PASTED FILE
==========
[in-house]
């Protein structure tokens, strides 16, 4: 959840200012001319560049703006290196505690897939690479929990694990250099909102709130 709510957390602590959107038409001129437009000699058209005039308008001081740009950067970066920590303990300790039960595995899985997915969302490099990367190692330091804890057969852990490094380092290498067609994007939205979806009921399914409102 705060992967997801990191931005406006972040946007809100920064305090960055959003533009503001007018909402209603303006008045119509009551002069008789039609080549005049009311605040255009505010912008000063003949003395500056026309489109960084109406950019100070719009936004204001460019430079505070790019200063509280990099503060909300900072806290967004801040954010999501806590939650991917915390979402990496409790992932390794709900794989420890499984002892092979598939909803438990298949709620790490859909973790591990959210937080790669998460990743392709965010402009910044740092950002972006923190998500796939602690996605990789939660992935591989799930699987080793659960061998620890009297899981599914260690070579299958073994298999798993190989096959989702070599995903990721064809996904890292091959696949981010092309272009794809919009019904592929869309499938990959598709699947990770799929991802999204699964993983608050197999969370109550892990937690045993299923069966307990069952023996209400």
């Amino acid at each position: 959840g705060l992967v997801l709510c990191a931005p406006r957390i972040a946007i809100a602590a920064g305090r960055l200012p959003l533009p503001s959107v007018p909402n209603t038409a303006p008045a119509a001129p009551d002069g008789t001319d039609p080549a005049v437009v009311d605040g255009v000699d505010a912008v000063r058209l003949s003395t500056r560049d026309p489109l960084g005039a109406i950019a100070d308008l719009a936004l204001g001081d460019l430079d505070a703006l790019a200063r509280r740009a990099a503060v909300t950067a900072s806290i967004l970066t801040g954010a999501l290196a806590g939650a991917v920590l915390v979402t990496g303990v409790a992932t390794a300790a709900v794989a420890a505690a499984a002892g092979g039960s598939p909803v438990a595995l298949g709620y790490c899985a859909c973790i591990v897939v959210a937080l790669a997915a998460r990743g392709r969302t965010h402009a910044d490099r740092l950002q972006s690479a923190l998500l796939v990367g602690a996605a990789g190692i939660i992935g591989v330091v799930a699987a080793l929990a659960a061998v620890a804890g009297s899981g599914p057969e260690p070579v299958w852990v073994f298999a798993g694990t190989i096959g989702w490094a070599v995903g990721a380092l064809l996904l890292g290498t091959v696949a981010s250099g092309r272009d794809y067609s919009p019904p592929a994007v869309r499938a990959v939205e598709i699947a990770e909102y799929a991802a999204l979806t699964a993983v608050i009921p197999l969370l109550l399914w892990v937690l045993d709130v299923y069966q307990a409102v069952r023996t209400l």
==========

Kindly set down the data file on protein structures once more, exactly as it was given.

[in-house]
């Protein structure tokens, strides 16, 4: 959840200012001319560049703006290196505690897939690479929990694990250099909102709130 709510957390602590959107038409001129437009000699058209005039308008001081740009950067970066920590303990300790039960595995899985997915969302490099990367190692330091804890057969852990490094380092290498067609994007939205979806009921399914409102 705060992967997801990191931005406006972040946007809100920064305090960055959003533009503001007018909402209603303006008045119509009551002069008789039609080549005049009311605040255009505010912008000063003949003395500056026309489109960084109406950019100070719009936004204001460019430079505070790019200063509280990099503060909300900072806290967004801040954010999501806590939650991917915390979402990496409790992932390794709900794989420890499984002892092979598939909803438990298949709620790490859909973790591990959210937080790669998460990743392709965010402009910044740092950002972006923190998500796939602690996605990789939660992935591989799930699987080793659960061998620890009297899981599914260690070579299958073994298999798993190989096959989702070599995903990721064809996904890292091959696949981010092309272009794809919009019904592929869309499938990959598709699947990770799929991802999204699964993983608050197999969370109550892990937690045993299923069966307990069952023996209400």
């Amino acid at each position: 959840g705060l992967v997801l709510c990191a931005p406006r957390i972040a946007i809100a602590a920064g305090r960055l200012p959003l533009p503001s959107v007018p909402n209603t038409a303006p008045a119509a001129p009551d002069g008789t001319d039609p080549a005049v437009v009311d605040g255009v000699d505010a912008v000063r058209l003949s003395t500056r560049d026309p489109l960084g005039a109406i950019a100070d308008l719009a936004l204001g001081d460019l430079d505070a703006l790019a200063r509280r740009a990099a503060v909300t950067a900072s806290i967004l970066t801040g954010a999501l290196a806590g939650a991917v920590l915390v979402t990496g303990v409790a992932t390794a300790a709900v794989a420890a505690a499984a002892g092979g039960s598939p909803v438990a595995l298949g709620y790490c899985a859909c973790i591990v897939v959210a937080l790669a997915a998460r990743g392709r969302t965010h402009a910044d490099r740092l950002q972006s690479a923190l998500l796939v990367g602690a996605a990789g190692i939660i992935g591989v330091v799930a699987a080793l929990a659960a061998v620890a804890g009297s899981g599914p057969e260690p070579v299958w852990v073994f298999a798993g694990t190989i096959g989702w490094a070599v995903g990721a380092l064809l996904l890292g290498t091959v696949a981010s250099g092309r272009d794809y067609s919009p019904p592929a994007v869309r499938a990959v939205e598709i699947a990770e909102y799929a991802a999204l979806t699964a993983v608050i009921p197999l969370l109550l399914w892990v937690l045993d709130v299923y069966q307990a409102v069952r023996t209400l």